R4: Ch-2, *2dc in first st, 1dc in next 2 sts* repeat around. Join with sl st to top of first dc. (40)
R 5: Ch-2, *2dc in first st, 1dc in next 3 sts* repeat around. Join with sl st to top of first dc. (50)
R6: Ch-2, *2dc in first st, 1dc in next 4 sts* repeat around. Join with sl st to top of first dc. (60)
R7: Ch-1, 1sc in each stitch in the back loops only. Join with sl st to top of first sc. (60) (this is what gives the bottom of the cozy a nice clean edge!)
R8: Ch-2, 1dc in each stitch. Join with sl st to top of first dc. (60)
R9: Ch-1, *1sc in next 5 sts, 1 bubble stitch* Join with sl st to top of first sc. (60) *note, because I ended my base at 60 stitches, I chose to do the bubble stitches and single crochets in an increment of 6 so that I would come out even in my round. If you ended your base at 70 stitches I would recommend doing a pattern that is divisible by 7 instead.
If you don’t want to try the bubble stitch, feel free to replace R9 with a round of double single crochets.
R10-20: Moss Stitch (See Pattern Notes above).
If you want to skip the moss stitch you can replace these rows with either 10 rows of single crochets or 5 rows of double crochets.
Frida Flower Pattern:
R1: Slip Knot, Ch-29.
R2: SC into the second chain from your hook and single crochet into the next stitch until the end of the row. Turn your work.(28)
R3: Ch-2 (acts as first dc in first flower petal), 4dc in same st, *1sc in next st, 5dc in next st* repeat 4 times, *1sc in next st, 5hdc in next st* repeat 5 times, *1sc in next st, 5sc in next st* repeat 4 times (to the end of the row), tie off leaving and cut leaving a long end.
Starting at the small petal side, roll your flower up while keeping the base of the flower pretty flat. Use your hook or a yarn needle to weave the end of your yarn in and out of the flower as you roll it up to secure it. Tie off and once you have enough flowers (my cozy used 10 flowers), start tying them on to the top of your plant cozy.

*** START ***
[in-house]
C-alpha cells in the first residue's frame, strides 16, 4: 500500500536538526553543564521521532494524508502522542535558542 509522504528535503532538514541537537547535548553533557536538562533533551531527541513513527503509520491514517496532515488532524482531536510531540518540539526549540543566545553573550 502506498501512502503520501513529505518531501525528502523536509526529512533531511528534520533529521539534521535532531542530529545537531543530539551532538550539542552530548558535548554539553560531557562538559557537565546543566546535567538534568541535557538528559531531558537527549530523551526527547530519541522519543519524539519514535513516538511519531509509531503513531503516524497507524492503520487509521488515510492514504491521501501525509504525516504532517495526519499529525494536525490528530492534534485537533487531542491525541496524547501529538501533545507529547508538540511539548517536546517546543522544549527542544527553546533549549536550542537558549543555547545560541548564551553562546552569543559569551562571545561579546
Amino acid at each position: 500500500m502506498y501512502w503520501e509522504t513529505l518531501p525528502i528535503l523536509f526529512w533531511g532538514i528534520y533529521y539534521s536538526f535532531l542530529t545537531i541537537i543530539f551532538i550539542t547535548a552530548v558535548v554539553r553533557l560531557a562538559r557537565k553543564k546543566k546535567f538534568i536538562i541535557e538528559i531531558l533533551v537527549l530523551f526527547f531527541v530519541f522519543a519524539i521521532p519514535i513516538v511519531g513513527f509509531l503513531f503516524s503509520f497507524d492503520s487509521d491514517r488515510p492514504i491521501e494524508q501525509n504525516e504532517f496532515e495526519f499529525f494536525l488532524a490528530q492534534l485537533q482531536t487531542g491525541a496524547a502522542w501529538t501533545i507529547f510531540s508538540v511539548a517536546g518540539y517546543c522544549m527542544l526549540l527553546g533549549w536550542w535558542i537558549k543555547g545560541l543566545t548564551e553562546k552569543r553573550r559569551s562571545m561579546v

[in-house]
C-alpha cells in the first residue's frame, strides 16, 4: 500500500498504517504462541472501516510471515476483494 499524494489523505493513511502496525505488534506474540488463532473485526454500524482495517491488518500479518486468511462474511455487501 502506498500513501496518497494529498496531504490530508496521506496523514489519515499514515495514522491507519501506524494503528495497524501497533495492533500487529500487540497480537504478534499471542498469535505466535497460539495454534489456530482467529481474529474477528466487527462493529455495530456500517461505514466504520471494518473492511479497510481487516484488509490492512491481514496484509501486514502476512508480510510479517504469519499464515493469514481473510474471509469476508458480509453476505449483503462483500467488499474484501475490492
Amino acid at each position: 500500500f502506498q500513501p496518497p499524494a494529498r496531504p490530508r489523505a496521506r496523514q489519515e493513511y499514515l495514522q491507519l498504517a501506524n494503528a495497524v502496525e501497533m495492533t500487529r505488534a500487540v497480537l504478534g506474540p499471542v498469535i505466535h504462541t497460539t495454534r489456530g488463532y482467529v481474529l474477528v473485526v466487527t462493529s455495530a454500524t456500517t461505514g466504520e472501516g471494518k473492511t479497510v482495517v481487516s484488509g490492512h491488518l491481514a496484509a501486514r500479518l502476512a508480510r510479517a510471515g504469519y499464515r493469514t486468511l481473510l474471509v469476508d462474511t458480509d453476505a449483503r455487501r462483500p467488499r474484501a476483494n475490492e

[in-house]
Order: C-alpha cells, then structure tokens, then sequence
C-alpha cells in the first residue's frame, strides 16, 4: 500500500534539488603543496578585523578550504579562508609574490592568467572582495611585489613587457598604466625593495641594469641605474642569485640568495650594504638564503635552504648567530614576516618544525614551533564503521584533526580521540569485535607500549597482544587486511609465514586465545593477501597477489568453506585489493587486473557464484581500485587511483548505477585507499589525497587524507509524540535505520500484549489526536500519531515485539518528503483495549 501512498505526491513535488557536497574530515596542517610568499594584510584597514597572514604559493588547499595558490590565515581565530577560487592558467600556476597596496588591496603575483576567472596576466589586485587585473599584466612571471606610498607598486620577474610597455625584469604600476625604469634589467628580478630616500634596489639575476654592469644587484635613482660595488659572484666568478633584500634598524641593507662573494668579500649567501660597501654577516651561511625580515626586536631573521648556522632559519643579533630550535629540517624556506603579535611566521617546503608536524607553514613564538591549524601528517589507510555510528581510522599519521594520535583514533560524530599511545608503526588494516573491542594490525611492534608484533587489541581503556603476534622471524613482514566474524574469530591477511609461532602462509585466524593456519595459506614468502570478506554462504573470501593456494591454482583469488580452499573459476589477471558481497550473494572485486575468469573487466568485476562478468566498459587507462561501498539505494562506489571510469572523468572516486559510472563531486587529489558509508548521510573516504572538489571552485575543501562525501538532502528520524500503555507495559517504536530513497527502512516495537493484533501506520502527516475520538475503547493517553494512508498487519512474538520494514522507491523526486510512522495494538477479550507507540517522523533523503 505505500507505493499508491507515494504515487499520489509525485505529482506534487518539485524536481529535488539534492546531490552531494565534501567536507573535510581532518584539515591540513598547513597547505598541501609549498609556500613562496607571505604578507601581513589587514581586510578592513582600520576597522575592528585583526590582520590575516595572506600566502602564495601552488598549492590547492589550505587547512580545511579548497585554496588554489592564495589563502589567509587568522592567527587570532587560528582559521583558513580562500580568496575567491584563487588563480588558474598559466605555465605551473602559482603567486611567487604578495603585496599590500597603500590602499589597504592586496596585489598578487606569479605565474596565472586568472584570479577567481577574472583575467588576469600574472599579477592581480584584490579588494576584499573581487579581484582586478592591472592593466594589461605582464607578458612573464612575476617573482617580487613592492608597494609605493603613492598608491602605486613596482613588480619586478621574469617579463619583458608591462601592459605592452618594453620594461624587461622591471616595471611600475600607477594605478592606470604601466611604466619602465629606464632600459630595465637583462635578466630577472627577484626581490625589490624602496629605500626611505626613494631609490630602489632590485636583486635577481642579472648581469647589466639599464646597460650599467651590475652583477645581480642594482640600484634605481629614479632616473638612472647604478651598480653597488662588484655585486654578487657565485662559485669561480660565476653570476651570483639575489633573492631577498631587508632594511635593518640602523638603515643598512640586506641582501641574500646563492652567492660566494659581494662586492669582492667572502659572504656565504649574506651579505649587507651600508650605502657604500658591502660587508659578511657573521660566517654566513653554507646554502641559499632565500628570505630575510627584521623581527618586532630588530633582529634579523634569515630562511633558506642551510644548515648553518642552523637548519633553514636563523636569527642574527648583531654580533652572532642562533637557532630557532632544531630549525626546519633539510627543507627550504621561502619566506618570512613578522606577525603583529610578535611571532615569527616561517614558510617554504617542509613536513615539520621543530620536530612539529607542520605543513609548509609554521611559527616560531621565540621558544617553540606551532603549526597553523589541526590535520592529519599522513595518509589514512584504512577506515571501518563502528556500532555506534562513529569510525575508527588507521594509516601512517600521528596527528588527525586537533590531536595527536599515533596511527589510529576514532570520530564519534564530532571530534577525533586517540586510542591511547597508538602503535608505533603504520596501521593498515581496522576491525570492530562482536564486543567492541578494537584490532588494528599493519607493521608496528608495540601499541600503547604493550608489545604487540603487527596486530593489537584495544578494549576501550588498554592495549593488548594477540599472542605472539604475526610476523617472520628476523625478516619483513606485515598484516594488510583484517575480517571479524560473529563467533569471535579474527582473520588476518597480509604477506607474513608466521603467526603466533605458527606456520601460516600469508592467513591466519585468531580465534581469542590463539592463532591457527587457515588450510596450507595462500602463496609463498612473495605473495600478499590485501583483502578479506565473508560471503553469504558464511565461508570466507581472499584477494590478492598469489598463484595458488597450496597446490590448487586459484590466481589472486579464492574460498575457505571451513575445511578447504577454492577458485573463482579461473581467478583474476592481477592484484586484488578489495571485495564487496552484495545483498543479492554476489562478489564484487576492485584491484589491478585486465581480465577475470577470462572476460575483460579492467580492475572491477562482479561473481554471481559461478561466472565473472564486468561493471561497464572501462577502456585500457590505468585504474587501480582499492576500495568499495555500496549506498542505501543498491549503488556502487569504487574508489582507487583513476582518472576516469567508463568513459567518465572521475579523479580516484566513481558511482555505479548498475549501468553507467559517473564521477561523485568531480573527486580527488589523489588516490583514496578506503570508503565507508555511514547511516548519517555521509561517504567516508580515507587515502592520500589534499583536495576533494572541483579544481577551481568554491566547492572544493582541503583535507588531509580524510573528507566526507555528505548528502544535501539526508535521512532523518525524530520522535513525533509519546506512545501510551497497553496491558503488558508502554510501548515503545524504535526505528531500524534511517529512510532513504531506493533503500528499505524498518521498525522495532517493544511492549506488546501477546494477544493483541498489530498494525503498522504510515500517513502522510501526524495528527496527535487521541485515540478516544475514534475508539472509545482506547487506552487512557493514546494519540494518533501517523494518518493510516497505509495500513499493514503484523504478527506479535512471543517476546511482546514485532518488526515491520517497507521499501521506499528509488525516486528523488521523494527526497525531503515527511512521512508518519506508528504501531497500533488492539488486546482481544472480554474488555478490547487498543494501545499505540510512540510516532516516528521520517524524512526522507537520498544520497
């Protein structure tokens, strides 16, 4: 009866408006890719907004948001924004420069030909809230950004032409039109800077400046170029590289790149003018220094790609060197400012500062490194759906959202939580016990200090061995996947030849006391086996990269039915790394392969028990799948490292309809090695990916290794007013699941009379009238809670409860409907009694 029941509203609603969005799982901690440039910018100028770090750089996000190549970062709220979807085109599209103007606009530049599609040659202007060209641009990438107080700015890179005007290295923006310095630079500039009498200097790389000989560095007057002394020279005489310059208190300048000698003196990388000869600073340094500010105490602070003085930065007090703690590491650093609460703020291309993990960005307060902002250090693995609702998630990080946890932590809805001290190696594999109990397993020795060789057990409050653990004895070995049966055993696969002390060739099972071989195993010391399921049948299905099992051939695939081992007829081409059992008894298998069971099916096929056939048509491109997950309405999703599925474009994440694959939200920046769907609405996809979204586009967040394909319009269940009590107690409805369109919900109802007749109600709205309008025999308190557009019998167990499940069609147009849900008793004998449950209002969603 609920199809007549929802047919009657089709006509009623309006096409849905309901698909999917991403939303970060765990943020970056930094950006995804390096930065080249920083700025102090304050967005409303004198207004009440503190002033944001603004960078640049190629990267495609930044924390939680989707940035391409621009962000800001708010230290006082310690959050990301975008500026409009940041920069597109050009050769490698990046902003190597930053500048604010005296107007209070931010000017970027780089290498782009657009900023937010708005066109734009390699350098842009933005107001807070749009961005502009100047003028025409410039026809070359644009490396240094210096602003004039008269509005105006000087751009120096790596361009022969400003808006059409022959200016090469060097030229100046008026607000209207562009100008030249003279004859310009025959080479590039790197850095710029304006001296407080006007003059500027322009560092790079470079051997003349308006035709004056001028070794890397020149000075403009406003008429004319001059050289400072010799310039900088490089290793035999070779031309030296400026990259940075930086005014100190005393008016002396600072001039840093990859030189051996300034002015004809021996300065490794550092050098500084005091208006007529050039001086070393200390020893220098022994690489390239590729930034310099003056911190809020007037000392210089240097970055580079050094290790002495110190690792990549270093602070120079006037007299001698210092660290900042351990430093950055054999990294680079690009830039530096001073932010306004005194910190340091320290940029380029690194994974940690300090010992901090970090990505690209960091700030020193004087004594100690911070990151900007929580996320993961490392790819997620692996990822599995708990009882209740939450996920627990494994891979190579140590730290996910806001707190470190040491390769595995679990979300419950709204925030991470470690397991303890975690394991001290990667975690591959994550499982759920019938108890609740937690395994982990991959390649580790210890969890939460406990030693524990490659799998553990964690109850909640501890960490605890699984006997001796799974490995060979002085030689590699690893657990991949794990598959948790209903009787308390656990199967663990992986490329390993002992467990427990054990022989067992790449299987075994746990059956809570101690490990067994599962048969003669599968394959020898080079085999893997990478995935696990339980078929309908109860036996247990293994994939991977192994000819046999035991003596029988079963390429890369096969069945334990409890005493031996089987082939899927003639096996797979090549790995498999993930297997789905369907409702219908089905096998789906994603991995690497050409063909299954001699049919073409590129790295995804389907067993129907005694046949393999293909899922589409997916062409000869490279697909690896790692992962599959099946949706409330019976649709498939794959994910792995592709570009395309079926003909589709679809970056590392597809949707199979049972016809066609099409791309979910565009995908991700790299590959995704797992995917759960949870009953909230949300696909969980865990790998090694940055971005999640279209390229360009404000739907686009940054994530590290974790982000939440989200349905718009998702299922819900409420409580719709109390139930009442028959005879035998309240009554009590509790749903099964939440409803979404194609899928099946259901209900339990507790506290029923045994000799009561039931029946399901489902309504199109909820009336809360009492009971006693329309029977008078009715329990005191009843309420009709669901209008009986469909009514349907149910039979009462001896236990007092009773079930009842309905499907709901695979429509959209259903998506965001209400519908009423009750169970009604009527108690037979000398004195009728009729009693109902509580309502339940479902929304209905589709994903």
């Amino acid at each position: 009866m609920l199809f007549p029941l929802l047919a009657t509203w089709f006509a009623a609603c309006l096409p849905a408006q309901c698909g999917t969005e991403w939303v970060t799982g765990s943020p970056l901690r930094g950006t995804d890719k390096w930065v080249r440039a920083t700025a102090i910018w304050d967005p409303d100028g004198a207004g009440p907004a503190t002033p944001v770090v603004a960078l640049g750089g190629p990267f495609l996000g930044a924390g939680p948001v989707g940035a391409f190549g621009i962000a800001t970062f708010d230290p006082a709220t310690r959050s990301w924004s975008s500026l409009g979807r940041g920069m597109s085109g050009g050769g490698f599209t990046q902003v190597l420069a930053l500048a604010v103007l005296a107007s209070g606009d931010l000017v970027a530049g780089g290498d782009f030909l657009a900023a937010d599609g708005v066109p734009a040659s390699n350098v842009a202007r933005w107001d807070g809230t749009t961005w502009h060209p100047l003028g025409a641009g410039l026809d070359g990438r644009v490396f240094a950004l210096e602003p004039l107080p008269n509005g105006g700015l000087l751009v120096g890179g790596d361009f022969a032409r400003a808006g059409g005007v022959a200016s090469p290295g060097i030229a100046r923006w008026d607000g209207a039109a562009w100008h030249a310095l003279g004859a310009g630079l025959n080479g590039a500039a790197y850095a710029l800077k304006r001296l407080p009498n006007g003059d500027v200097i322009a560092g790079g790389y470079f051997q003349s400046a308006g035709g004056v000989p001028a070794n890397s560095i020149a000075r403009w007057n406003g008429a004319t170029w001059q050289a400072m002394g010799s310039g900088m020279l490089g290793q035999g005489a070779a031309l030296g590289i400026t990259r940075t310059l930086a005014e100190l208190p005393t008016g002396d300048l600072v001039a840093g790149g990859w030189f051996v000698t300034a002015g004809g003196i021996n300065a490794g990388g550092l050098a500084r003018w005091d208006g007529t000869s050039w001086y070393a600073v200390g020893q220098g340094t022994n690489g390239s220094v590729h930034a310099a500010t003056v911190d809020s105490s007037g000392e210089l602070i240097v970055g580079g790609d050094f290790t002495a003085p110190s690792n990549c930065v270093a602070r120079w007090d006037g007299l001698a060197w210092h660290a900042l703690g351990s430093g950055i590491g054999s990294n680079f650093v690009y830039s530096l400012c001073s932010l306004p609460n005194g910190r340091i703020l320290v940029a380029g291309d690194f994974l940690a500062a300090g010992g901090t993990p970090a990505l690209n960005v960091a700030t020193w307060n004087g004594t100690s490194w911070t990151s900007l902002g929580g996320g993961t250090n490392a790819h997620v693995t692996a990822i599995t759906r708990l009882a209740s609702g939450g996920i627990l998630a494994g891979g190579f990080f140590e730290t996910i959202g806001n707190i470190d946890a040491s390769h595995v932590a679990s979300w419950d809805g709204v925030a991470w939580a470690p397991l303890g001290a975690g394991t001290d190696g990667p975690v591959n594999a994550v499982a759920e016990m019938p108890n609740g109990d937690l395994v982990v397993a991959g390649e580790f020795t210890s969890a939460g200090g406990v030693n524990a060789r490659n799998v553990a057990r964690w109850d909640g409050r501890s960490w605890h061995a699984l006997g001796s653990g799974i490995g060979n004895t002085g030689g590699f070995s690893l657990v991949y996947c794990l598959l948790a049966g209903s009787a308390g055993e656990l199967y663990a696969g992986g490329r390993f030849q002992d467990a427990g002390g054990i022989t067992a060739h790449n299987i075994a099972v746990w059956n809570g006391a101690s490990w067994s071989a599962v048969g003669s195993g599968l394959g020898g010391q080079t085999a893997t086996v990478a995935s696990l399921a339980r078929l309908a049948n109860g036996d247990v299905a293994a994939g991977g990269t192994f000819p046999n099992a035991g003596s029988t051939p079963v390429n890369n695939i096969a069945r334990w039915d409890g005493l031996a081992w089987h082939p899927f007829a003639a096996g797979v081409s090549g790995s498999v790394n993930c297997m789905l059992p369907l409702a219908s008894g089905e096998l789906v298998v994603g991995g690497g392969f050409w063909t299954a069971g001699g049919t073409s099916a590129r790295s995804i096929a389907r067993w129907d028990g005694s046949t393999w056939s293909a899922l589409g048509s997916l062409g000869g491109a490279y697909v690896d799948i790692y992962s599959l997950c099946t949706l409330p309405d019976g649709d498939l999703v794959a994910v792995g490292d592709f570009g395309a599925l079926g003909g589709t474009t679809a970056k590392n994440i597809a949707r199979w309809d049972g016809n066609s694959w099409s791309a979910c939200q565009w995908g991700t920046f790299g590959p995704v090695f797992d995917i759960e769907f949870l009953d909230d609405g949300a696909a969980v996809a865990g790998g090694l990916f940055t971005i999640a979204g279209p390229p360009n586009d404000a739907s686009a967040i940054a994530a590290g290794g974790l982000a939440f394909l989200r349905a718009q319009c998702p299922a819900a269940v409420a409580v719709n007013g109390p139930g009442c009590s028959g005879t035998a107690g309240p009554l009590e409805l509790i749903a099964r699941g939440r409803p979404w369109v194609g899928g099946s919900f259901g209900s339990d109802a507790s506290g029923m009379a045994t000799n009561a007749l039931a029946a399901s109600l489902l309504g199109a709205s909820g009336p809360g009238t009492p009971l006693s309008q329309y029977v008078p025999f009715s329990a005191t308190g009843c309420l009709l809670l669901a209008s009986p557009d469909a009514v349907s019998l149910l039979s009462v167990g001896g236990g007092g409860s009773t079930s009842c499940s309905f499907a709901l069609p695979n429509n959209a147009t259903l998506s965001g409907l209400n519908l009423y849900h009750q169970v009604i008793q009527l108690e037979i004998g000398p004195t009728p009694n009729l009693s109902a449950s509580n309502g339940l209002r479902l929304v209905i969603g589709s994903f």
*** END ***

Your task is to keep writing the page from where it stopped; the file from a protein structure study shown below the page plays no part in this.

Don’t be afraid to experiment with the pattern on these flowers. I think adjusting the pattern a little to make some of the flowers a little differently sized adds a very Frida quality. For example, to make a slightly bigger flower you can try starting with triple crochets or half triple crochets!
Now that your flowers are sewn on to your plant cozy, all there is left to do is add her iconic eyebrows and her eyes. I used black yarn and a yarn needle and added these features by eyeballing it. Frida herself didn’t create perfection in her art…so why should I?? BUT….if you are having troubles with this step, try drawing one one eye and eyebrow (or in Frida’s case- half her eyebrow) on tracing paper. Fold the tracing paper in half so that you can trace the eyebrow and eye onto the the other side. This will give you a perfectly symmetrical pattern that you can then pin on your cozy to use as a guide. (For more great pattern tips and measuring hacks check out my tutorial here).
And here is Frida keeping one of my thyme topiaries warm. It’s about thyme Frida!
And if you love this plant cozy, you will love making a coordinating cozy. To make this cozy simply follow the pattern for the Frida Plant Cozy and after the first row of bubble stitches simply do a row of double crochets followed by another row of bubble stitches and repeat until the cozy is tall enough for your plant. I think it looks especially nice in a gradient!
Let me know in the comments below if you have any crochet project inspiration that you want me to make a tutorial about!